An Overview of Truvada (Tenofovir/FTC)
August 23, 2013
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Brand Name: Truvada
Truvada can cause serious, life-threatening side effects. These include lactic acidosis (buildup of acid in the blood) and liver problems.
Contact your health care provider right away if you have any of the following symptoms that may signal lactic acidosis:
Contact your health care provider right away if you have any of the following symptoms that may signal liver problems:
Truvada is not approved for the treatment of chronic hepatitis B virus (HBV) infection. Severe worsening of HBV infection has been reported in people co-infected with HBV and HIV who have stopped taking Truvada.
Do not take Truvada to reduce the risk of getting HIV -- also called pre-exposure prophylaxis or PrEP -- unless you are confirmed to be HIV-negative. There is a risk of drug resistance with use of Truvada for PrEP in people with undiagnosed HIV infection.
While taking Truvada, it is important to keep all of your appointments with your health care provider.
What is Truvada?
Truvada is a prescription medicine approved by the U.S. Food and Drug Administration (FDA) for the following uses:
Truvada contains the following two anti-HIV medicines combined in one pill: emtricitabine and tenofovir disoproxil fumarate. Emtricitabine and tenofovir disoproxil fumarate are types of anti-HIV medicines called nucleoside analog reverse transcriptase inhibitors (NRTIs). NRTIs work by blocking HIV reverse transcriptase, an HIV enzyme. This prevents HIV from replicating and lowers the amount of HIV in the blood.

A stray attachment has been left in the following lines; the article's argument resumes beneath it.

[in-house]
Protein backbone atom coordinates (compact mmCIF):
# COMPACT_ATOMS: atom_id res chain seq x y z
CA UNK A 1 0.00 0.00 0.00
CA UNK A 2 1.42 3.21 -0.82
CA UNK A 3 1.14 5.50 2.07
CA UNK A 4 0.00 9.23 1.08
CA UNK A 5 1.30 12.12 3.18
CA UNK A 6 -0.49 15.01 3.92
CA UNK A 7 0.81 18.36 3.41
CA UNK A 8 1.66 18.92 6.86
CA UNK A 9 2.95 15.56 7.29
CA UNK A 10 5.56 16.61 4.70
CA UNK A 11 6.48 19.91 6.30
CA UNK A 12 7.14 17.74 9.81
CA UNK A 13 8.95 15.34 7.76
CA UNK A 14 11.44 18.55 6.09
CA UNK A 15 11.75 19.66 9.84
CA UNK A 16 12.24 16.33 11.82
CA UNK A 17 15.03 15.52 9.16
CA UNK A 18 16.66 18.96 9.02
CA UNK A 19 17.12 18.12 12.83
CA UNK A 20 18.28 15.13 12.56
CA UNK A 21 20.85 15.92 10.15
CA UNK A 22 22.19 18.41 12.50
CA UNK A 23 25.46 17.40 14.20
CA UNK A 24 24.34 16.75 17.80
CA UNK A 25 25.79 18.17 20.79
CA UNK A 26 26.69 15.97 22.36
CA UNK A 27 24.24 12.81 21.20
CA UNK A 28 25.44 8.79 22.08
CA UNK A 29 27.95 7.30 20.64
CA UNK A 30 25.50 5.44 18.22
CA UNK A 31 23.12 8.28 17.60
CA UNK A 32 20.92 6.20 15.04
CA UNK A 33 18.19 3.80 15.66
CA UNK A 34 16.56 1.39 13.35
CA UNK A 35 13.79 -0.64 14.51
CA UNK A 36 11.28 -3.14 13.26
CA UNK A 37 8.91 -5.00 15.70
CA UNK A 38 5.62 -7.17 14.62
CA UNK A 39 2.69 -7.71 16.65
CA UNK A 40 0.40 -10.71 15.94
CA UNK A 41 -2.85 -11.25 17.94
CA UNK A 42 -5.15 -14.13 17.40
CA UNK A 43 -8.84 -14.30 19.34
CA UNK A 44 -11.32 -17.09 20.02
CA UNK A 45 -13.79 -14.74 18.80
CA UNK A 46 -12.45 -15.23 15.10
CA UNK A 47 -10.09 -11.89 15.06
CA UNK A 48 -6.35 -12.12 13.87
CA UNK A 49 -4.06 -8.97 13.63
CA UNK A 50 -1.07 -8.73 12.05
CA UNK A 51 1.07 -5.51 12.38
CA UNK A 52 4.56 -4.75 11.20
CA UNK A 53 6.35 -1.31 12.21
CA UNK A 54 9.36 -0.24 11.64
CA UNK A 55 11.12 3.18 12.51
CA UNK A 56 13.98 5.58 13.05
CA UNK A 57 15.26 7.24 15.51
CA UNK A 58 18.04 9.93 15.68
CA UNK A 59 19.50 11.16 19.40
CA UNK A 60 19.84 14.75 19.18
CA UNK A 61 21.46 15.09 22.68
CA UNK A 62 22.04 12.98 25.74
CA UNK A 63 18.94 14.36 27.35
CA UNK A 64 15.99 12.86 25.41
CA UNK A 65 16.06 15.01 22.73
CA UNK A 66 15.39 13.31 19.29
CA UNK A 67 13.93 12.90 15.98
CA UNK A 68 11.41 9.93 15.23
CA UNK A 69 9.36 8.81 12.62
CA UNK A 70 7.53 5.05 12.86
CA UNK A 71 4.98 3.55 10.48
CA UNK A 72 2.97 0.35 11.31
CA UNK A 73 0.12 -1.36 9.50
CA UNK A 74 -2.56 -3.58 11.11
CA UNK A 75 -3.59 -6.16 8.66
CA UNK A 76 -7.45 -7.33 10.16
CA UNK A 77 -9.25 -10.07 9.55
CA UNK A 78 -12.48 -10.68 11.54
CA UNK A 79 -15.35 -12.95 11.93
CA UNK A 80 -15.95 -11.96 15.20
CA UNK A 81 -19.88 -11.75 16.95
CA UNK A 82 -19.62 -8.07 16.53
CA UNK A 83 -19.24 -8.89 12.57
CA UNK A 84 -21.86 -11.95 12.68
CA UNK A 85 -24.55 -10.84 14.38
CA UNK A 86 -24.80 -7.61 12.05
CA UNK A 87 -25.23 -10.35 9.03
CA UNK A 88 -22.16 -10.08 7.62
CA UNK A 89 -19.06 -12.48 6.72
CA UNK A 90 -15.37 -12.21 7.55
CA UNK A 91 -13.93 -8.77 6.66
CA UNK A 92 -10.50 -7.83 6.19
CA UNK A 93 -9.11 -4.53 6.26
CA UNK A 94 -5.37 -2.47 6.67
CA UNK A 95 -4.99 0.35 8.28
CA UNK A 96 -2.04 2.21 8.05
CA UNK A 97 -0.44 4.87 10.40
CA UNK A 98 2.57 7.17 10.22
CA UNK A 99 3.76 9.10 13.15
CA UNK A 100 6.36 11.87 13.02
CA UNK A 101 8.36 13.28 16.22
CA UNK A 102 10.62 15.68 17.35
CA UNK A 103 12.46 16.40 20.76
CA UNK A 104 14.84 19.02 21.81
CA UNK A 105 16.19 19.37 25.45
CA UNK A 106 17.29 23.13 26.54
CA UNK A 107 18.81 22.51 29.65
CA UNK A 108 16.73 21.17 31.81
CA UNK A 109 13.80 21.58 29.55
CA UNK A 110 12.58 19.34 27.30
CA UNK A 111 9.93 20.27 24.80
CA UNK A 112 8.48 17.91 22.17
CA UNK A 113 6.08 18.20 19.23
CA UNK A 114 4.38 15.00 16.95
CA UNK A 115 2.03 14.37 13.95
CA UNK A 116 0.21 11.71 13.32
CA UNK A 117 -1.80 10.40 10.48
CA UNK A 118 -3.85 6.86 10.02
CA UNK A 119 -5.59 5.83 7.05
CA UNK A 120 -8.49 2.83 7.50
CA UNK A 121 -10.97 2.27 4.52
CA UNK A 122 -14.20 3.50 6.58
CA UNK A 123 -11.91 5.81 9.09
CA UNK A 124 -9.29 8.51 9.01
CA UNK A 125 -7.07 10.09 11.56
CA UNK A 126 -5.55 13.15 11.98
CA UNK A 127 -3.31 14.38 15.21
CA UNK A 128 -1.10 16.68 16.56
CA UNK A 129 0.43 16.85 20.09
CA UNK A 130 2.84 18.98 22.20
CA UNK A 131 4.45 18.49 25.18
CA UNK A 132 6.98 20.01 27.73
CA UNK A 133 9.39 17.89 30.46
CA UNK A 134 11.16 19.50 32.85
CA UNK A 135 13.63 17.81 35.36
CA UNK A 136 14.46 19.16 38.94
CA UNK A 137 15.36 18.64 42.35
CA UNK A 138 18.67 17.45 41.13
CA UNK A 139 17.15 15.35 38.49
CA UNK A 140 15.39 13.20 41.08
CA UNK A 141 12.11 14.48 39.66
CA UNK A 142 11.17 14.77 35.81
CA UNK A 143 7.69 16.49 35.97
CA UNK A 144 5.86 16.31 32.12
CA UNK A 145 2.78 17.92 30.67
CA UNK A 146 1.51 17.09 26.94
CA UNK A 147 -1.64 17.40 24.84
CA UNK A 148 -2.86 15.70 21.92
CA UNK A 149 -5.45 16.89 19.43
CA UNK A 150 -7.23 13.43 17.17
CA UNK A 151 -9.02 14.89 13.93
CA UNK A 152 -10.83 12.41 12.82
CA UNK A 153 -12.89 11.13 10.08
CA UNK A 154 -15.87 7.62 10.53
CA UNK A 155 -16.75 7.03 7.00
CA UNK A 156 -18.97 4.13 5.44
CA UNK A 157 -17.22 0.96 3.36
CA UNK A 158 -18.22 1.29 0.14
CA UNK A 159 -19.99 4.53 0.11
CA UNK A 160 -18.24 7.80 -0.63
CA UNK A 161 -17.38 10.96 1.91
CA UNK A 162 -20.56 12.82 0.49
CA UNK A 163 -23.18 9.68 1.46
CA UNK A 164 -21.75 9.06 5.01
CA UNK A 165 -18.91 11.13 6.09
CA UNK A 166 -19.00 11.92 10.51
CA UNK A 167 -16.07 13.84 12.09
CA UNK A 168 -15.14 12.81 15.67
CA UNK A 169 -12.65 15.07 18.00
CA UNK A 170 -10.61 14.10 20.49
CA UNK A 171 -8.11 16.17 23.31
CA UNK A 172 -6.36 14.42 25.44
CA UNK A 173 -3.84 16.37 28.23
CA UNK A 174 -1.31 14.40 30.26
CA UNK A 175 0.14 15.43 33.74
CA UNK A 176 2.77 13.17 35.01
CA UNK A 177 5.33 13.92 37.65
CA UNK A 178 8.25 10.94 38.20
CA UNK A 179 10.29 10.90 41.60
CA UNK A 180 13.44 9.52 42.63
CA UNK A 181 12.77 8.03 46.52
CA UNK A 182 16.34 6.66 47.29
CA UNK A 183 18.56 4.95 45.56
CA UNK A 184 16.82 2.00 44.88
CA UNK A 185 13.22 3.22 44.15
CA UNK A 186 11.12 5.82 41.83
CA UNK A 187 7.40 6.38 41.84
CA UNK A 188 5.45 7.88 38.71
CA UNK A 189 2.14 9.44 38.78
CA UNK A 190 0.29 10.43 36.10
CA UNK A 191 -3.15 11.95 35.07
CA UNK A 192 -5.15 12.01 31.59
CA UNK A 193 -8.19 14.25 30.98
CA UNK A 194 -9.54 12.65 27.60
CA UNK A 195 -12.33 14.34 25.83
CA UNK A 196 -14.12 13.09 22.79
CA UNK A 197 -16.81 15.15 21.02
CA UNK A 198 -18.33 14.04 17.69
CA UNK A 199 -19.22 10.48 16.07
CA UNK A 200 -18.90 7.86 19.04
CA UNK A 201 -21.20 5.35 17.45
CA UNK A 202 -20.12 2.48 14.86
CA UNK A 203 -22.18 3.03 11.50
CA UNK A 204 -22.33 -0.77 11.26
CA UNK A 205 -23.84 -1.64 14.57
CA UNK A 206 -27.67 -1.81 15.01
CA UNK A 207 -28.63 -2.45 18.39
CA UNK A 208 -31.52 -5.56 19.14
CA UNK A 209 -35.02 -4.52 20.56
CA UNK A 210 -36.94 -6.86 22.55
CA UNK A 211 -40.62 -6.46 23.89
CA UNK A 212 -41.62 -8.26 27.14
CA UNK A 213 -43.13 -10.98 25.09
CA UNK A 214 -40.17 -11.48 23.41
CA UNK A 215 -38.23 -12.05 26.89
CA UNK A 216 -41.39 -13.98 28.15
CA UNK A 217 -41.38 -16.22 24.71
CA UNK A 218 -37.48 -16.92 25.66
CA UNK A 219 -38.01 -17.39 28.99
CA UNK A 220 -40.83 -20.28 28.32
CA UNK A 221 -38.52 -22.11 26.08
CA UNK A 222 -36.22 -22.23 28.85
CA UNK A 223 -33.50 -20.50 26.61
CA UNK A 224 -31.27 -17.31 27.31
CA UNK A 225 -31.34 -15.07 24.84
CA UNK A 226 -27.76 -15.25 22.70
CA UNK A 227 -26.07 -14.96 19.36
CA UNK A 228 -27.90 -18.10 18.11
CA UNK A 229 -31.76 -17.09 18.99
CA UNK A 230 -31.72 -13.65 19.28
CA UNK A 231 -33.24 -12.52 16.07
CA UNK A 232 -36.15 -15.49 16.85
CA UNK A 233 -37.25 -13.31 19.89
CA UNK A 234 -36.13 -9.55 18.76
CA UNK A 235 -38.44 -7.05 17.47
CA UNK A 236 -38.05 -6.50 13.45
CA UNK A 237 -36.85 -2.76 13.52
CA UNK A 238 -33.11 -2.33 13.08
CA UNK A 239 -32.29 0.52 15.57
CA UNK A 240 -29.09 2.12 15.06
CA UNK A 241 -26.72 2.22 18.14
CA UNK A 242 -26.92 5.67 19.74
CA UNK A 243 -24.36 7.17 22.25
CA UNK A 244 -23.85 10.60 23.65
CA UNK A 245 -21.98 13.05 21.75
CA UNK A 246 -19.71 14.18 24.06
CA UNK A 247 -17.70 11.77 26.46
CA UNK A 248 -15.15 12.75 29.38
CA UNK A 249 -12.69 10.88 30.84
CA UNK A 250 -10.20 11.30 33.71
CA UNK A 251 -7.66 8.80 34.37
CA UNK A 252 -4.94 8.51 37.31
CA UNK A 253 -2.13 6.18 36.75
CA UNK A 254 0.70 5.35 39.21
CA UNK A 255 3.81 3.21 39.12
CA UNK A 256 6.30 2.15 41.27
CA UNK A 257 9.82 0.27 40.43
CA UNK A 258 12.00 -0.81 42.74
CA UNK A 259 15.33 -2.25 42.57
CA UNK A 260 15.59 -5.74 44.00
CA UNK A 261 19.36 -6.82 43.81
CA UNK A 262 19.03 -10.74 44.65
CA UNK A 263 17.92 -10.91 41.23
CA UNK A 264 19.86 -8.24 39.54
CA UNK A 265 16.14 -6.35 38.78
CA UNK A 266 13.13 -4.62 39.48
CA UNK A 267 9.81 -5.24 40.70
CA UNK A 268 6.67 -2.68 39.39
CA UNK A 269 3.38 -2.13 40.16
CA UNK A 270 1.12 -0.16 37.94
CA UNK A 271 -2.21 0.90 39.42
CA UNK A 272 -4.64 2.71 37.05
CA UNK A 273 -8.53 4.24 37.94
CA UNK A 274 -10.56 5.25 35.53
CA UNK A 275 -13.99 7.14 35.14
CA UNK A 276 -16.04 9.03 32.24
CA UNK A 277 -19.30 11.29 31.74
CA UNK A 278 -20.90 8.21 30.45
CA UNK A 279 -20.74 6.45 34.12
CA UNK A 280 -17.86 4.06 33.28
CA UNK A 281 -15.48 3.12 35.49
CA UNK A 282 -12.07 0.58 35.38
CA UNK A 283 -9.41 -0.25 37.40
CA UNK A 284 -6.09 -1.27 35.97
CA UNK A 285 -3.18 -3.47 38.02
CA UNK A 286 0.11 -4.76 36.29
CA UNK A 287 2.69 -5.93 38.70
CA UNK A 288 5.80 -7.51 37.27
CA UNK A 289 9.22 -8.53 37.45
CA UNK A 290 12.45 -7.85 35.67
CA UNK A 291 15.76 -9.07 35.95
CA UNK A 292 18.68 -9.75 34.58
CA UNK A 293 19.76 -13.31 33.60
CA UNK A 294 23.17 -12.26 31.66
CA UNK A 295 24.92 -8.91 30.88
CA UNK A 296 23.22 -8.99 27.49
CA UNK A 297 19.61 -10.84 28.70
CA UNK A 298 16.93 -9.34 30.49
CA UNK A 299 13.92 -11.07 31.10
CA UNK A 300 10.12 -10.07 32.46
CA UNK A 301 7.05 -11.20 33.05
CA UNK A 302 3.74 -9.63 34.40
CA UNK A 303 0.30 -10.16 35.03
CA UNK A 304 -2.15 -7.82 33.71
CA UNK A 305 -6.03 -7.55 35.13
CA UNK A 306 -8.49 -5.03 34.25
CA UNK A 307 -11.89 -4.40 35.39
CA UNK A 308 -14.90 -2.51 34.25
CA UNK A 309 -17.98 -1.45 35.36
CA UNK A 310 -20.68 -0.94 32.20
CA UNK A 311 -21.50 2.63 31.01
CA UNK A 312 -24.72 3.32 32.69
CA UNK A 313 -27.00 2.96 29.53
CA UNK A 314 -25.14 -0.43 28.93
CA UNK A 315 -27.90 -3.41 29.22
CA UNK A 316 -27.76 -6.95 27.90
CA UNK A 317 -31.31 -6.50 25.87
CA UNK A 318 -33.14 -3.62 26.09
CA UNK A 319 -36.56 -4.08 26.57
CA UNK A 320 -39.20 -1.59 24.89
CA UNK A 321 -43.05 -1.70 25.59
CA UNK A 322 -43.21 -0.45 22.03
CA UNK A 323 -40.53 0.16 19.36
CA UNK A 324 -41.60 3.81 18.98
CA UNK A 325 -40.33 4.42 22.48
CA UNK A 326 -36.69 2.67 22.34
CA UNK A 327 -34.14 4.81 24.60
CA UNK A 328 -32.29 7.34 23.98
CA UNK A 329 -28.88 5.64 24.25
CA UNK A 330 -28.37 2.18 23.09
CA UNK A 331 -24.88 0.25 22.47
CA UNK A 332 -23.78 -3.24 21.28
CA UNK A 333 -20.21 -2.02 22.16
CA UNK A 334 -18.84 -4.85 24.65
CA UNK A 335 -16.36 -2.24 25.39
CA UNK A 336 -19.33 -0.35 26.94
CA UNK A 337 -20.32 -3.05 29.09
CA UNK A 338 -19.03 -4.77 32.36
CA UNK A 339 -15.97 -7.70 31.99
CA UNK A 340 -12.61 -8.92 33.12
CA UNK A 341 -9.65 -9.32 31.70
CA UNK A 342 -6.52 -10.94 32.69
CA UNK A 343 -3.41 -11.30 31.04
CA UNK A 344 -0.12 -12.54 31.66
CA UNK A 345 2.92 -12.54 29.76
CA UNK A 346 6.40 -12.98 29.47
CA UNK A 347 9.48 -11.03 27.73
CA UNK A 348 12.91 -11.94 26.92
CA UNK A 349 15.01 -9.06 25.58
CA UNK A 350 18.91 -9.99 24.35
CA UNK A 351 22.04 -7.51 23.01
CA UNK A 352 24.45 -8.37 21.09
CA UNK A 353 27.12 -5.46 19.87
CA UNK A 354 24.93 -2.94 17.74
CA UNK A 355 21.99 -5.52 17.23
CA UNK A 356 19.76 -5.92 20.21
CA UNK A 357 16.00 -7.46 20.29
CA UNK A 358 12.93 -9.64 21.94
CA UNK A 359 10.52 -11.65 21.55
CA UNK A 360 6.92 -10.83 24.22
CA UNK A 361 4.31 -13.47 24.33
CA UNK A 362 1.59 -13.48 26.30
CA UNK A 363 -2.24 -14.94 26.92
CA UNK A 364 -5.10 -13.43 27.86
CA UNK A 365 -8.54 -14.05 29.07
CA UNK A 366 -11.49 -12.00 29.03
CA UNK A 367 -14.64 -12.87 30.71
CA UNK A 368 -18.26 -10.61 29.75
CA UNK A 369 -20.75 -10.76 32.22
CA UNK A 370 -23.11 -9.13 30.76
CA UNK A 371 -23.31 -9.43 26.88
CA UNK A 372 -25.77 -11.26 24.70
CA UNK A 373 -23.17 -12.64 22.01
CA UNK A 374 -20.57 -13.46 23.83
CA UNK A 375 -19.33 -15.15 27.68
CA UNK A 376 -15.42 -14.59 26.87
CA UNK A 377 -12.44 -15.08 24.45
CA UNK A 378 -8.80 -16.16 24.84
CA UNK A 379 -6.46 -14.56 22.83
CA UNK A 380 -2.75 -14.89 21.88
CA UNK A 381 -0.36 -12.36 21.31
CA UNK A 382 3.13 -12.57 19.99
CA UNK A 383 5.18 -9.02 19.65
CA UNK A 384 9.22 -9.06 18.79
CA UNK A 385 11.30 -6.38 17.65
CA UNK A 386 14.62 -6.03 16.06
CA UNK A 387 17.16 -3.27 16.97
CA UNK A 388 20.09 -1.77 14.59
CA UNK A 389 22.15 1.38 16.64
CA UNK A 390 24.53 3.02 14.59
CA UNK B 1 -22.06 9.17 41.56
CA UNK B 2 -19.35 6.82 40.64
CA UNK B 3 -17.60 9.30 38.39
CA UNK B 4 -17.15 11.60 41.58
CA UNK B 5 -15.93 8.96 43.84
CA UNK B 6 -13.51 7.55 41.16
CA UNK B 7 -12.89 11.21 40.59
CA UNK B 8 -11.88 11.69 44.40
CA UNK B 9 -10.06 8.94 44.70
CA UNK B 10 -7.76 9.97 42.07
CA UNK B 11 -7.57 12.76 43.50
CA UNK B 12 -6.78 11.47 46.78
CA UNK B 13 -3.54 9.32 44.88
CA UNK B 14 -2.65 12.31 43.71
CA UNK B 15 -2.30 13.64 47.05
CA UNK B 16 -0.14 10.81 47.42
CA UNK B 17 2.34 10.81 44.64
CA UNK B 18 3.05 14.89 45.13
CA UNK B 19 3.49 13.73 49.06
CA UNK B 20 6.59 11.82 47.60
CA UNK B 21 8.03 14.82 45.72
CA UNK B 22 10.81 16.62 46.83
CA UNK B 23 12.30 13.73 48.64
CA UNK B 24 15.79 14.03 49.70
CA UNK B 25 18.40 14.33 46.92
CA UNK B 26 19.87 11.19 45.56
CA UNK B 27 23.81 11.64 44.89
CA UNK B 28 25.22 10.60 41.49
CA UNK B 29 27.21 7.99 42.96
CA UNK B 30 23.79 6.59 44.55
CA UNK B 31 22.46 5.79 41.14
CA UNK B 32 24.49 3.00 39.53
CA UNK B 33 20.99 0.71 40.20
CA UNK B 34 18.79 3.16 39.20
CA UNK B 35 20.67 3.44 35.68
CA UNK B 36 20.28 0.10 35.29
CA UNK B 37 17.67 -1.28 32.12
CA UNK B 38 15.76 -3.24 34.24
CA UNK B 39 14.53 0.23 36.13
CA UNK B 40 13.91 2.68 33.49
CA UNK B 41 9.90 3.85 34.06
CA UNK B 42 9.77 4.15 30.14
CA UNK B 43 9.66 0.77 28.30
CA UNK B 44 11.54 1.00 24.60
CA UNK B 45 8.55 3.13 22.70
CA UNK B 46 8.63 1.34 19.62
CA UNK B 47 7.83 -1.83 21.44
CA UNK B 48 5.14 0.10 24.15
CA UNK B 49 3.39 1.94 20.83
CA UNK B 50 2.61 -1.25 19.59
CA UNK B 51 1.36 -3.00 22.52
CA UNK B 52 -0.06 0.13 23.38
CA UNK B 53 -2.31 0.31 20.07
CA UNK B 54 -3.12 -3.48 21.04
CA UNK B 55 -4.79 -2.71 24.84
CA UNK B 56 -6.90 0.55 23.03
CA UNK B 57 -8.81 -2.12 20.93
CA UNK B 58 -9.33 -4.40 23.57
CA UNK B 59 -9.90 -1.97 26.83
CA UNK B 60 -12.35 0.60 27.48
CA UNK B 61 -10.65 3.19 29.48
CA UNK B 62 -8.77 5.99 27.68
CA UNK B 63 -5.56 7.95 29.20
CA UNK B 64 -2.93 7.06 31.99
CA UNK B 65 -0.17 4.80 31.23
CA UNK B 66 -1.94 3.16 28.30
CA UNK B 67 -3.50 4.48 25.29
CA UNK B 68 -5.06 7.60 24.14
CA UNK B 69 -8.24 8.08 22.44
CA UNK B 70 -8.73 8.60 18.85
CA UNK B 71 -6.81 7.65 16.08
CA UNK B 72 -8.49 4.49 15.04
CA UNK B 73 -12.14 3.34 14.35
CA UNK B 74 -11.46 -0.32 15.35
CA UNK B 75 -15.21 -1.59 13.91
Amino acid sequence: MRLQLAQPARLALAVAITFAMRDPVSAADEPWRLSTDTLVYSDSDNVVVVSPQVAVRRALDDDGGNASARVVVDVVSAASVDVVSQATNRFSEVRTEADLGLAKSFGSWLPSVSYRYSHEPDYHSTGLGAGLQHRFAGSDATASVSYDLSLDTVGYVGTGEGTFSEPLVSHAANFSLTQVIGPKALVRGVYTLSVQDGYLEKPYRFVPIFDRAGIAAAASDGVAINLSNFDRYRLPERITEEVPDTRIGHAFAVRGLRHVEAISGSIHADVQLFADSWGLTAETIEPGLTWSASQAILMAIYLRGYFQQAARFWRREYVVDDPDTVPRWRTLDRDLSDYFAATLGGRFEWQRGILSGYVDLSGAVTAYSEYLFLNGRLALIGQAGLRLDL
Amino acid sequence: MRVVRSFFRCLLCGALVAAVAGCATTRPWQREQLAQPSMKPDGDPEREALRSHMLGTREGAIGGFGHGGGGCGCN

Truvada does not cure HIV/AIDS. It is not known if Truvada reduces the risk of passing HIV to other people.
What should I tell my health care provider before taking Truvada?
Before taking Truvada, tell your health care provider:
Before taking Truvada to reduce your risk of getting HIV, you must get tested to be sure you are HIV-negative. Do not take Truvada to reduce the risk of getting HIV unless you are confirmed to be HIV-negative.
Before taking Truvada to reduce your risk of getting HIV, tell your health care provider:
How should I take Truvada?
Truvada comes in tablet form. Each tablet contains:
Take Truvada according to your health care provider's instructions.
Take Truvada with or without food at the same time each day.
If you take Truvada to reduce your risk of getting HIV, get tested for HIV at least every 3 months while you are taking Truvada. Always combine use of Truvada with other prevention methods, such as safer sex practices.
If you take too much Truvada, contact your local poison control center (1-800-222-1222) or go to the nearest hospital emergency room right away.
For more information on how to take Truvada, see the FDA drug label from DailyMed. (DailyMed is a federal website that includes the most recent drug labels submitted to FDA.)
What should I do if I forget a dose?
Take the missed dose as soon as you remember it. But if it is almost time for your next dose, skip the missed dose and just take your next dose at the regular time. Do not take two doses at the same time to make up for a missed dose.
What side effects can Truvada cause?
Truvada can cause serious, life-threatening side effects. These include lactic acidosis (buildup of acid in the blood) and liver problems. (See the WARNING above.)
Other possible side effects of Truvada include:
Tell your health care provider if you have any side effect that bothers you or that does not go away.
These are not all the possible side effects of Truvada. Ask your health care provider or pharmacist for more information on side effects of Truvada.
How should Truvada be stored?
Where can I find more information about Truvada?
More information about Truvada is available:
This article was provided by AIDSinfo. Visit the AIDSinfo website to find out more about their activities and publications.